1. Lights are hung on unit balconies

If you’re a renter in a multi-storey building, you may want to check with your building manager before hanging lights on your balcony.

The CEO of Tenants Queensland, Penny Carr, says some body corporates ask tenants not to hang washing on balustrades, and may have other by-laws in place regarding lights.

 

In general, though, you should be fine.

“[Renters] have this thing called a right to quiet enjoyment. It’s their home. They can use the property as long as they don’t offend any by-laws,” Ms Carr said.

OK, so what should you do if your neighbour complains?

If your neighbour is unhappy, the first thing you should do is talk to them.

It’s better to do this sooner rather than later. But if that doesn’t help, you could try asking a friend or another neighbour to step in.

Your third option is to contact a Community Justice Centre, which can arrange a mediation.

Katrina Spyrides, a director with Community Justice Centres NSW, said shyness was one of the main reasons mediators had to step in.

“We’re a bit of an individualist society sometimes, and we kind of keep to ourselves. And when issues arise it can be embarrassing and confronting,” she said.

“For some people, their home is their castle and they don’t really see the need to have any relationships with their neighbours. But it’s actually one of the most important relationships you’ll have in your life.

“Our message would be if your neighbour does put up Christmas lights, it’s probably a really opportune time to get to know them.”

FYI: Here are the noise restrictions in your state:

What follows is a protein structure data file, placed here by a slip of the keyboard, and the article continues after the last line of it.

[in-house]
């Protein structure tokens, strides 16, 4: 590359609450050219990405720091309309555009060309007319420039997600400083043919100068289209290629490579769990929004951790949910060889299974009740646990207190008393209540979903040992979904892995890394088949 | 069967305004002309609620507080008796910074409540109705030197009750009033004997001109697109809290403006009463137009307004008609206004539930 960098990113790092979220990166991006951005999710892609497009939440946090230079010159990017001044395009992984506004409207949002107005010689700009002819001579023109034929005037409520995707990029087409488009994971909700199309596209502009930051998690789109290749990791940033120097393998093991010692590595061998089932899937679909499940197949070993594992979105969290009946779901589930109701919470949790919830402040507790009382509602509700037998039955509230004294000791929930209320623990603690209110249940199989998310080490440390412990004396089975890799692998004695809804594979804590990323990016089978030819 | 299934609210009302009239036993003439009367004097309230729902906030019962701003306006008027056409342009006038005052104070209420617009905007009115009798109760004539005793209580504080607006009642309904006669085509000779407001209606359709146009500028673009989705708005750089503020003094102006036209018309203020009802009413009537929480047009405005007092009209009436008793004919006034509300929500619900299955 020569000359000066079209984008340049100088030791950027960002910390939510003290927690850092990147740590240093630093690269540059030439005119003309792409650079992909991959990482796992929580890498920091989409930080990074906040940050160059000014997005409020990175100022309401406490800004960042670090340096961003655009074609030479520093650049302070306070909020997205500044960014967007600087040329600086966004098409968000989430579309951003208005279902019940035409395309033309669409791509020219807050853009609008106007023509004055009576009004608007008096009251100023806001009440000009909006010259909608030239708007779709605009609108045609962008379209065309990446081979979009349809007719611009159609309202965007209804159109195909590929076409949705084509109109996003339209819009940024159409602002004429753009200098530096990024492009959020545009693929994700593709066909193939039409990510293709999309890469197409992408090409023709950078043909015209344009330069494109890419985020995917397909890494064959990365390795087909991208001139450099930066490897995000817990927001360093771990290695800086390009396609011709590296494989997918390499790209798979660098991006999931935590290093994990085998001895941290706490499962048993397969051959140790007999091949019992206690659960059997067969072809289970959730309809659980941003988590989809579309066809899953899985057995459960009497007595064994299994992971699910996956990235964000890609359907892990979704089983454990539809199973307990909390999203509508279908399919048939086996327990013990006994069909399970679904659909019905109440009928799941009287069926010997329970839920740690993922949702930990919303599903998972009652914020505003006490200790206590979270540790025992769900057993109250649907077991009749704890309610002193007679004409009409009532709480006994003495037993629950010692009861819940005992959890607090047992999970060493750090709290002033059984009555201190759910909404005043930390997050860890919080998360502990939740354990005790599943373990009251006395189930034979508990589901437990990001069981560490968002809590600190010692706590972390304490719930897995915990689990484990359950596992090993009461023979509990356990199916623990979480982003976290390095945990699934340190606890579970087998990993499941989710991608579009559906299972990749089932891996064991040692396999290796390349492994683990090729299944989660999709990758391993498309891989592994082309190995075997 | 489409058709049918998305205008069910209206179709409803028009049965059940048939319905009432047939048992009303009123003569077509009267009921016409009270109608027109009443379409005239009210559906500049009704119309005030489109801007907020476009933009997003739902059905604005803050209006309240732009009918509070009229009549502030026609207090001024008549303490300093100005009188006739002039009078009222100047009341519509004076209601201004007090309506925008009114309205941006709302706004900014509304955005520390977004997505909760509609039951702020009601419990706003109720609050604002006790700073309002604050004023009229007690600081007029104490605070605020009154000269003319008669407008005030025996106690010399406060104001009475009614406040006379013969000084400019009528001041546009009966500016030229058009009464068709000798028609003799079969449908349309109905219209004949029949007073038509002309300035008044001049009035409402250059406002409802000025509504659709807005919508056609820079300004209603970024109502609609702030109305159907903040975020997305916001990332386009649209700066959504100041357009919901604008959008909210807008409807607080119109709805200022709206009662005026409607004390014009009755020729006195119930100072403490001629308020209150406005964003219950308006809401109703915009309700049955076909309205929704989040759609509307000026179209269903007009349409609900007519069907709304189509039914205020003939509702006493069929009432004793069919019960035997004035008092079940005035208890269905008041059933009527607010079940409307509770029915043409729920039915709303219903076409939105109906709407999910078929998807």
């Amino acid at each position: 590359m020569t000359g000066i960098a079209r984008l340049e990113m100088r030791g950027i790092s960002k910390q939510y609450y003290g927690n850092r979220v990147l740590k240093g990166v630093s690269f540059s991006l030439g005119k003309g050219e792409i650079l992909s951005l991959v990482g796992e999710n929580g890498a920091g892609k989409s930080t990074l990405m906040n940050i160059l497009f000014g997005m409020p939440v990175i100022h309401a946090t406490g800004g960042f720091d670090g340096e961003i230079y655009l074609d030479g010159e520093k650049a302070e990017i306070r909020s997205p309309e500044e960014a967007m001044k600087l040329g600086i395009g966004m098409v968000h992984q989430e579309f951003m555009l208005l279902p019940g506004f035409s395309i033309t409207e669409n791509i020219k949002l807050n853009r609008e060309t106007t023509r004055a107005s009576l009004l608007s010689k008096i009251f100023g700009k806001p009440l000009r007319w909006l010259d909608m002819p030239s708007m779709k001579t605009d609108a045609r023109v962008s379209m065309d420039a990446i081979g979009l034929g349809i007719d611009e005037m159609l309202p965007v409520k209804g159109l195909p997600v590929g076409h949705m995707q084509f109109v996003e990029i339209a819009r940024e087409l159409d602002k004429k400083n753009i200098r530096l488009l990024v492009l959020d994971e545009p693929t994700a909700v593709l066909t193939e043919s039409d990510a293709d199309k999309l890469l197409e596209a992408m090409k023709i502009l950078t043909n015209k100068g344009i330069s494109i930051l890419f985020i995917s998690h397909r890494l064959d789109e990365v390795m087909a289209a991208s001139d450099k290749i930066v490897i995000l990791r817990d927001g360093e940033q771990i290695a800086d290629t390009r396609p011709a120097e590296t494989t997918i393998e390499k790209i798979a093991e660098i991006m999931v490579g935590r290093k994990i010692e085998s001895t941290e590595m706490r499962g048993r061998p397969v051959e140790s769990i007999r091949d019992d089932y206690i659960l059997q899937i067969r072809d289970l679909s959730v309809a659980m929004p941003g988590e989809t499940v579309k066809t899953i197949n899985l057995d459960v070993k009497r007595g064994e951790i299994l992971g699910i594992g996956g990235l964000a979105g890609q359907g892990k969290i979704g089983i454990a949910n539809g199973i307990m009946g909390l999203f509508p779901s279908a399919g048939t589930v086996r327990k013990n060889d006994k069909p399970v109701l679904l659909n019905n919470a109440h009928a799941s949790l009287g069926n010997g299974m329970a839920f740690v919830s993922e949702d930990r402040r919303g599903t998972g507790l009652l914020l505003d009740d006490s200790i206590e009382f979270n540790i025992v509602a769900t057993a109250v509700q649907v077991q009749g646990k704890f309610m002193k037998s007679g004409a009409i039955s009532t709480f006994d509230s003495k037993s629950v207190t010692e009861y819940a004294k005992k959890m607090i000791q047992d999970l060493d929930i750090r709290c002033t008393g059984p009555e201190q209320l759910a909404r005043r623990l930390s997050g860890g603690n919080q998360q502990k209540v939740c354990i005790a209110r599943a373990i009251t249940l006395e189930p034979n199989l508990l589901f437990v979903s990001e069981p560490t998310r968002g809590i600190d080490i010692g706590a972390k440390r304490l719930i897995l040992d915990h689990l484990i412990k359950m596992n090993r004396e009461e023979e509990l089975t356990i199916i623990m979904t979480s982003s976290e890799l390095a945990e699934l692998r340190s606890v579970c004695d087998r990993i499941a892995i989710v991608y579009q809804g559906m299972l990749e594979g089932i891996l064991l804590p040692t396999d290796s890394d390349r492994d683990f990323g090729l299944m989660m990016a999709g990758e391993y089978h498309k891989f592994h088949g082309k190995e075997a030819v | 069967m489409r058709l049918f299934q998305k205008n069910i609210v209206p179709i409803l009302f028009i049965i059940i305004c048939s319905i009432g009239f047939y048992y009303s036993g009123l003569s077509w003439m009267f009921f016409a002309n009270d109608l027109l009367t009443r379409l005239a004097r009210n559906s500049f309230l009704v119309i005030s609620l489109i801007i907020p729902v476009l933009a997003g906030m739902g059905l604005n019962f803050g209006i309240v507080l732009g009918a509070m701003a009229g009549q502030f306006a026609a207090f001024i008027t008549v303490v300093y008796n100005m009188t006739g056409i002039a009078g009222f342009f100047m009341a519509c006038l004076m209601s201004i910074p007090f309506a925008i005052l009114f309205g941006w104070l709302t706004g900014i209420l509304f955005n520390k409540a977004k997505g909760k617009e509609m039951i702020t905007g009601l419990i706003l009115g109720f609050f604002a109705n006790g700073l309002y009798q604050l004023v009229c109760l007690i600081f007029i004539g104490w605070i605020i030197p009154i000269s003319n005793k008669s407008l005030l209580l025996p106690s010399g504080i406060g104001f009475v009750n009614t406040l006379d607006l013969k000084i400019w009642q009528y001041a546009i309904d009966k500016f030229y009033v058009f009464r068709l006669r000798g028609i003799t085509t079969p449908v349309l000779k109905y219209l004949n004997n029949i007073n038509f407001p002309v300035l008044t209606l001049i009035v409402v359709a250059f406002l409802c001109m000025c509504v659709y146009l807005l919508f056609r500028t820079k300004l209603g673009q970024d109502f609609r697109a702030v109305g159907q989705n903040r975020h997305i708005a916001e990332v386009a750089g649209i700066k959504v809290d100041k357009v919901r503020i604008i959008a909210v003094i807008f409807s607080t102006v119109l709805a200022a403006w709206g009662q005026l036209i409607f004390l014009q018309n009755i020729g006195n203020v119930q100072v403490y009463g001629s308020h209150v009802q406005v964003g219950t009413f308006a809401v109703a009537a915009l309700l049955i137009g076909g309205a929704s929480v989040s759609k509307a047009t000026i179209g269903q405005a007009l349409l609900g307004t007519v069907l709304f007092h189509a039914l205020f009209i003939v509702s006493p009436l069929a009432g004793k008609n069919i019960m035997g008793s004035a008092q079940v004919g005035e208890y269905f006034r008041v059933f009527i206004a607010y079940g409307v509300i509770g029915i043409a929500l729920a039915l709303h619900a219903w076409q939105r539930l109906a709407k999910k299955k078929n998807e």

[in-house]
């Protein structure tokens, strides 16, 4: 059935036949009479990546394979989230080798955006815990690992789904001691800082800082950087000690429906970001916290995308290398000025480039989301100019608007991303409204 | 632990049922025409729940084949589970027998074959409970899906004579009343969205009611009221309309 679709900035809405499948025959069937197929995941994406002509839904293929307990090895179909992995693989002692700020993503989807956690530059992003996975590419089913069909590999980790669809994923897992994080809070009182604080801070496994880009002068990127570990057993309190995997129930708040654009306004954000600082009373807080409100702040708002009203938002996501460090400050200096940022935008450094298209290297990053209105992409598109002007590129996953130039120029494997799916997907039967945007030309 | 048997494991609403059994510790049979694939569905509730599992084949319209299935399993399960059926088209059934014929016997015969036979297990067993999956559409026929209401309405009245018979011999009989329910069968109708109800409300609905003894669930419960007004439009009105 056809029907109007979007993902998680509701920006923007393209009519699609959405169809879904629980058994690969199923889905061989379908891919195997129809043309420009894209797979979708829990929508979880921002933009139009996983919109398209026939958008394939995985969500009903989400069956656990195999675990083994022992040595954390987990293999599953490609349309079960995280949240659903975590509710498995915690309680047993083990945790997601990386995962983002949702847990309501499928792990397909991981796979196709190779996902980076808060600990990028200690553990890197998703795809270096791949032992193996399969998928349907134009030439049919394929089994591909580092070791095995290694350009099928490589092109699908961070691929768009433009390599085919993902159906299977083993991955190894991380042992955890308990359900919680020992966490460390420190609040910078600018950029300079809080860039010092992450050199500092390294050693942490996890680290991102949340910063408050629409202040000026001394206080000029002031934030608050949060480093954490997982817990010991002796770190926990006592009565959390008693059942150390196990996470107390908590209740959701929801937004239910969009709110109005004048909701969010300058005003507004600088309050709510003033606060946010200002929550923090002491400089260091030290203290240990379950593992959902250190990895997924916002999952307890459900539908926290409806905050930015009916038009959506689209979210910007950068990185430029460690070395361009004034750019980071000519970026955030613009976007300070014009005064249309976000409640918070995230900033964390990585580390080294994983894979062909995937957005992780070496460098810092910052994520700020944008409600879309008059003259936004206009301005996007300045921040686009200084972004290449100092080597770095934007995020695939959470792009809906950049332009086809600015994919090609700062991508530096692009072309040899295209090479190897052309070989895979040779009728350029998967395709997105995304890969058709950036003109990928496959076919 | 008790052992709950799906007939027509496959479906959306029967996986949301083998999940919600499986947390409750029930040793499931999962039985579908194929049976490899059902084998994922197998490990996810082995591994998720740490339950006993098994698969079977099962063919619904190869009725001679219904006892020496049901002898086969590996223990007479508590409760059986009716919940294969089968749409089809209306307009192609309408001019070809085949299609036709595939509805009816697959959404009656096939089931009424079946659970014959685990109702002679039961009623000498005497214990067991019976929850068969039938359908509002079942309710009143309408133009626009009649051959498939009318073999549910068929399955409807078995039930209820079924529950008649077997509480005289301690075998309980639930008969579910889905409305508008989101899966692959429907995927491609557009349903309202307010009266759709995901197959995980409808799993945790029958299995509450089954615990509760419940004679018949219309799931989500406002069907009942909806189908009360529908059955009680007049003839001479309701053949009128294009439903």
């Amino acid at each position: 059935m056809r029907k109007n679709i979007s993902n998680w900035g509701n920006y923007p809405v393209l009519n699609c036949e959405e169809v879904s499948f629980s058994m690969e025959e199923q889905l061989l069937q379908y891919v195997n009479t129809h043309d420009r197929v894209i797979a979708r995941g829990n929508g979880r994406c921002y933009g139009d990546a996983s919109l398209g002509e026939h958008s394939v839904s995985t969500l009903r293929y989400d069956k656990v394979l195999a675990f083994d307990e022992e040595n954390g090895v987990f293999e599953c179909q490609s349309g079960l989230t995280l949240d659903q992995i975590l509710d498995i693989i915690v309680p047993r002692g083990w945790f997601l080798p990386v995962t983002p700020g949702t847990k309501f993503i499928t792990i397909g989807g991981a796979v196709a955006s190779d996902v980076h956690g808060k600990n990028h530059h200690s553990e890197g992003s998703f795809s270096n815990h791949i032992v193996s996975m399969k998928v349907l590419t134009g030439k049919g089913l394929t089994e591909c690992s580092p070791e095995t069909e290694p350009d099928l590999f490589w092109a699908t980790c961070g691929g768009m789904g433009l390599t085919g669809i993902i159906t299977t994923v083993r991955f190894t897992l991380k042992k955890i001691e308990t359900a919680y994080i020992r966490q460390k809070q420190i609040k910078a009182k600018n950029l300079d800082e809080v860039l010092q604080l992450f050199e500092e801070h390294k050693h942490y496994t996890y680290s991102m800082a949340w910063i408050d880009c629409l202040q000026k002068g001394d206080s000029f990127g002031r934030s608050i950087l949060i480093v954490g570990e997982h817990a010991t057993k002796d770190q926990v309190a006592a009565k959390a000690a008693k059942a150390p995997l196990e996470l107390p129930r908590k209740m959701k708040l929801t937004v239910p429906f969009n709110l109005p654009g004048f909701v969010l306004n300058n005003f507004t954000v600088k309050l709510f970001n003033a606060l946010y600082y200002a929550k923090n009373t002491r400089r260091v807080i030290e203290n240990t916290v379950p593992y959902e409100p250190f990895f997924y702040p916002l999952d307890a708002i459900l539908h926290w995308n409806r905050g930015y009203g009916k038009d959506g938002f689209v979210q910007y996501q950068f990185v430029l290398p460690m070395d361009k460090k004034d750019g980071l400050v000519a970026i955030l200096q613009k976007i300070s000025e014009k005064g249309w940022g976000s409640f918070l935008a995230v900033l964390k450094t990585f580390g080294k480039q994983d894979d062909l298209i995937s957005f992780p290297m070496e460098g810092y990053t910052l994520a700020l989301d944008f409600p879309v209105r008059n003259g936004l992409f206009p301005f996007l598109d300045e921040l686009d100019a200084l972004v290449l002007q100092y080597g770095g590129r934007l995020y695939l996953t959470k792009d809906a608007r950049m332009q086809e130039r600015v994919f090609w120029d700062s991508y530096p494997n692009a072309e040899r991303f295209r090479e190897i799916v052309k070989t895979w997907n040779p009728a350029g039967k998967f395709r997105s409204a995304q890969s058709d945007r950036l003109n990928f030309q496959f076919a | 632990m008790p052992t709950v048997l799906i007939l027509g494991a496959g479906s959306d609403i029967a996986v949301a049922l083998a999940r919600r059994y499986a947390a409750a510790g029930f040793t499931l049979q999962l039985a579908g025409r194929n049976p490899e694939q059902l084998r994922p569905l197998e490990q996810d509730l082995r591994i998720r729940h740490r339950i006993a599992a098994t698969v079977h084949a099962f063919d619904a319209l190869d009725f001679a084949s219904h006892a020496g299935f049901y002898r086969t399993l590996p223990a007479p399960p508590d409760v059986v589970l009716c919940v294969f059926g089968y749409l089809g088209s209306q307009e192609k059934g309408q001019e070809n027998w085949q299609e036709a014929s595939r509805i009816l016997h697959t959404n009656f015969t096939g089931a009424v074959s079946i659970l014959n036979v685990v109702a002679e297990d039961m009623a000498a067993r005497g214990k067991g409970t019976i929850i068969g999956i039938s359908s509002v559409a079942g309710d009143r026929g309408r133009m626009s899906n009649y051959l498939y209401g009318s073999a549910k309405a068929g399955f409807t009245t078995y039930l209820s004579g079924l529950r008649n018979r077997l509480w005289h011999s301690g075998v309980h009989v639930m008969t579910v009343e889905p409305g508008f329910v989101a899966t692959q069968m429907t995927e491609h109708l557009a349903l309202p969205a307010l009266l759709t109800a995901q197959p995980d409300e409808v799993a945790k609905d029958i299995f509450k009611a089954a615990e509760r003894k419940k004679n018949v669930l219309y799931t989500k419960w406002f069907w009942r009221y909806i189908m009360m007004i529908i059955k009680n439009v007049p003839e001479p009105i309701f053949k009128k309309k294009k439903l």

Queensland:

You can report excessive noise to police 24 hours a day, 7 days a week.

 

New South Wales:

You cannot play loud music:

Before 8:00am or after 12:00am on Fridays, Saturdays and on any day before a public holiday

Before 8:00am and after 10:00pm on any other day

Victoria:

You cannot play music on electronic devices:

Before 7:00am or after 10:00pm on Monday to Thursday

Before 7:00am or after 11:00pm on Fridays

Before 9:00am and after 11:00pm on Saturdays and public holidays

Before 9:00am and after 10:00pm on Sundays

South Australia:

You’re advised to report any “unreasonable noise” to police to assess.

Australian Capital Territory:

You cannot make noise exceeding 35 decibels (not much more than the sound of leaves rustling):

Before 7:00am and after 10:00pm on Monday to Saturday

before 8:00am and after 10:00pm on Sundays and public holidays

Tasmania:

You cannot play amplified music:

Before 7:00am or after 10:00pm on Monday to Thursday

Before 7:00am or after 12:00am on Fridays

Before 9:00am and after 12:00am on Saturdays

Before 10:00am and after 10:00pm on Sundays and public holidays

Western Australia:

You’re advised to report any “unreasonable noise” to police to assess.

Northern Territory:

You are advised to restrict noise from sound equipment:

Before 8:00am and after 12:00am on Fridays, Saturdays, and any days before a public holiday

Before 8:00am and after 10:00pm on any other day